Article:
spring is waiting.

It’s waiting. And spring is beautiful, and glorious, because new life is there. New life that we miss if we hold onto the ghosts.

But the beautiful thing about life is that we learn. We learn to live with the ghosts.  

So get up. Eat. Get out there.

Spring is waiting.

my why.

This month in Angelic Magazine I wrote a vulnerable piece about being a child of divorce. It was birthed out of a moment at my dad’s wedding, post-vows and post-reception. Just me, God, and my broken story.

I knew it would hurt some people to read it. I fought with myself over a desire to water down the hurt, and truly, I’m not sure which side won. I also fought with the words that kept wanting to whisper, “I’m sorry.” For being broken, for being hurt, for being unhappy that two people had chosen lives apart from one another.

And from those words, and conversations with others, I’ve wrestled with my why.

Why do I write here?

Why do I scrawl words in my journal? 

Does my story matter?

And the thing I’ve been learning is this: if I apologize for my words, I may as well apologize for my story. And then I may as well apologize for me.

For being me.

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The sometimes broken, always being redeemed, me.

The one who is hurt by her parents’ divorce.

The one who is hurt because he walked away.

The one who still takes pills because she refuses to let depression win. 

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I strive for perfection in my words but what matters more is sharing my voice. I do not want to apologize for my voice anymore. I do not want to wait until the broken pieces are glued back together so that no one else cuts themselves on the edges.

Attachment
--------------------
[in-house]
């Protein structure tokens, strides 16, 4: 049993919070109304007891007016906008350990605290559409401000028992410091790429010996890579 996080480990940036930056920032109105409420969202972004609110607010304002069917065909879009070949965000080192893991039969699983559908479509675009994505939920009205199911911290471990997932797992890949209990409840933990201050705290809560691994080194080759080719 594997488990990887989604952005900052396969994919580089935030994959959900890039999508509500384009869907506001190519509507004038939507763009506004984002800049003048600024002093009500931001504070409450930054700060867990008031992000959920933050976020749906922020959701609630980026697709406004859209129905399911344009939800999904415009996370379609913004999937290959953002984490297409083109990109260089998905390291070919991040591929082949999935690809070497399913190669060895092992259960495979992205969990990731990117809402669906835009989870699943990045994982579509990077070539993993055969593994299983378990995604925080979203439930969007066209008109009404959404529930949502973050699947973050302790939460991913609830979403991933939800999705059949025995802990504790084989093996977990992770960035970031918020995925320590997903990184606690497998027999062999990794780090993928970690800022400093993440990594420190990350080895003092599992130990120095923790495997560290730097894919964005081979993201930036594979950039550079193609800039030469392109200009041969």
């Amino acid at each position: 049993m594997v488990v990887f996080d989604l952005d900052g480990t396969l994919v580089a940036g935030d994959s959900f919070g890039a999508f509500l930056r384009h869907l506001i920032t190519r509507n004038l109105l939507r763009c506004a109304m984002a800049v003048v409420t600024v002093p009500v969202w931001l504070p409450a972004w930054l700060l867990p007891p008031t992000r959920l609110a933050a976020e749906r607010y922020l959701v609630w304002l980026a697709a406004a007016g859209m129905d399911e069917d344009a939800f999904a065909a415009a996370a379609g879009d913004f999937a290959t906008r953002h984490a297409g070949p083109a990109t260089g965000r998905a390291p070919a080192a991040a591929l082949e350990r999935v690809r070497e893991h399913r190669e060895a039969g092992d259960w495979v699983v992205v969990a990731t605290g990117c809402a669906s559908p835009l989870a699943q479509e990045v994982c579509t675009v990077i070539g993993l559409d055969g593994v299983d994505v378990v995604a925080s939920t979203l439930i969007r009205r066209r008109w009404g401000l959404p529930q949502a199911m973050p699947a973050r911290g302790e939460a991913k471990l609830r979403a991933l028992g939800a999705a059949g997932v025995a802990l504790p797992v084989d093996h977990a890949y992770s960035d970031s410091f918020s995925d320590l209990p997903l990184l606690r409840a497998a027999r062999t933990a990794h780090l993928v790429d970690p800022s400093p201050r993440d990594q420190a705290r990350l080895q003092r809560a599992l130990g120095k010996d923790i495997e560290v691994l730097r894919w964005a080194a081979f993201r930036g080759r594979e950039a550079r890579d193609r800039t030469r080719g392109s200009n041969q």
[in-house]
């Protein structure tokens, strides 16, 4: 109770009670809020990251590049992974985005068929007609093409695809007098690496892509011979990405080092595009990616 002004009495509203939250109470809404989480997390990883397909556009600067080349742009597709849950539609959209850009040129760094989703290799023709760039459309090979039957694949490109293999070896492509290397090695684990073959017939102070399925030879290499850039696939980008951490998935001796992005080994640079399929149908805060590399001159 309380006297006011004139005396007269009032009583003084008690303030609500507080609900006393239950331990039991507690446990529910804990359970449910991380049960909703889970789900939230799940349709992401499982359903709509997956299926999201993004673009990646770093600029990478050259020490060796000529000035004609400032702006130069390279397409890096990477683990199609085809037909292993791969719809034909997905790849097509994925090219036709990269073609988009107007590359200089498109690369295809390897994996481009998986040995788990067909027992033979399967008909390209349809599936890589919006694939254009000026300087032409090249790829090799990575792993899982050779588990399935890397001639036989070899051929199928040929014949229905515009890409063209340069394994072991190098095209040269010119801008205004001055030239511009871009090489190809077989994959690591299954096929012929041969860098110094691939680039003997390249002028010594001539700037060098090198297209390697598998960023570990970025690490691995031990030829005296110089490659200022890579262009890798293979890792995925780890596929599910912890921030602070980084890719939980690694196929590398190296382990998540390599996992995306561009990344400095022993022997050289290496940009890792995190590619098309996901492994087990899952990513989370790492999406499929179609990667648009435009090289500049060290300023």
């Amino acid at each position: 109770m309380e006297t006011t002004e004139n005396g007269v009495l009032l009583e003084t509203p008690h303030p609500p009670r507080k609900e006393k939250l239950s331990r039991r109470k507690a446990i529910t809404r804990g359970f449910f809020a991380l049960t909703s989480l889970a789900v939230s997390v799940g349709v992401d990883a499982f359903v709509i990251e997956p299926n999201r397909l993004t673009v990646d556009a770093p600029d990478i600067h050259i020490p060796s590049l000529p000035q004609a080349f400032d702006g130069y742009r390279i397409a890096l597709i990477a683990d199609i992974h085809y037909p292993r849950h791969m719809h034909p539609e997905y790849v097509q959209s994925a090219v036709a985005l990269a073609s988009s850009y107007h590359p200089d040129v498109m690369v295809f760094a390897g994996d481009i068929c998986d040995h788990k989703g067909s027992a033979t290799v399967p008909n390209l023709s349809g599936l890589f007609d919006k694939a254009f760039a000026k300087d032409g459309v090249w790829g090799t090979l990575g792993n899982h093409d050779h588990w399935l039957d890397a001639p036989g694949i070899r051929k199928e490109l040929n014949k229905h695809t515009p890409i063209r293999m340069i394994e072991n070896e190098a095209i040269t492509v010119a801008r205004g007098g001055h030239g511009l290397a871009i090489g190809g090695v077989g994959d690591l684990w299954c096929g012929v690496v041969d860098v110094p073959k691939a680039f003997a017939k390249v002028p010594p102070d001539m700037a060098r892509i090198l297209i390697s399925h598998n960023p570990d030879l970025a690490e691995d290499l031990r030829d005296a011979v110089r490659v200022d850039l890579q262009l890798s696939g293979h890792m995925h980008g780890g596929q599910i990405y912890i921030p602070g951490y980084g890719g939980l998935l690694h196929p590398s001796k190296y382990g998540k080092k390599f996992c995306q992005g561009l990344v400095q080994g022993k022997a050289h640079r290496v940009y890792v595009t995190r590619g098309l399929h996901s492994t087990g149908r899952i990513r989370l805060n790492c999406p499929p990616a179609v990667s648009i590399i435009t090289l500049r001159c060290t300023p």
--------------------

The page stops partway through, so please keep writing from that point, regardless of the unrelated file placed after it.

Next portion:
Because here is the thing: we cannot heal on our own. I can only cling to hope when I acknowledge my brokenness and my need to be rescued out of it. And hope is the thing that binds us all together, the rope that leads us to Jesus and His redemption.

Healing is messy. We’re going to get hurt. We are going to get offended. We’re going to get it wrong.

But I can’t heal unless I invite others into the mess. You can’t heal unless you invite others into your mess. And the way I make sense of the mess is to scrawl words across a page, when I realize my words are not meant to be hidden, to be watered down, to be tucked behind an apology. Because my story is your story and unless we start sharing our stories, we’ll remain in our corners:

broken and bleeding alone.

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So this is my promise to stop apologizing. I promise to keep writing words on pages. And I promise to keep inviting you to the table,

to break bread and break open

to carry our burdens and broken pieces

together.

Recognized Weakness

I want you to know that the dream that you’re holding onto,

          it’s not going to make you Whole.

 I want you to know that the family you long for –

          they will not be your Home.

 I want you to know the person you search for in every crowd –

          you will not be Found when you are finally in their arms.

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And these Truths, the ones you’ll discover as your pen flies across the pages of your book, these Truths will shake you to your core and you’ll come undone.

There will be nothing left to strip away. Because it’s in that moment that you’ll discover you are already Whole. Home. Found. Not because of a dream, or a family, or a person –

but because of Who made you.

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That’s what it means to delight yourself in the Lord – to know that He’s the only One who’ll ever fully satisfy the longings tat keep you up at night, the aches that break you wide open.

Only Him.

But because you’re human, you’ll doubt it. You’ll go back to the dream, the family, the person – and you’ll whisper … if only. And here is the only antidote to those words, to those fateful two words that can lead us down the path we’ve just returned from:

Help me.

As the man prayed, so long ago, in that well-worn book you keep close to your bedside but not close enough to your heart – Lord, help me in my unbelief.

It’s the only way. Because in recognized weakness

lies our strength.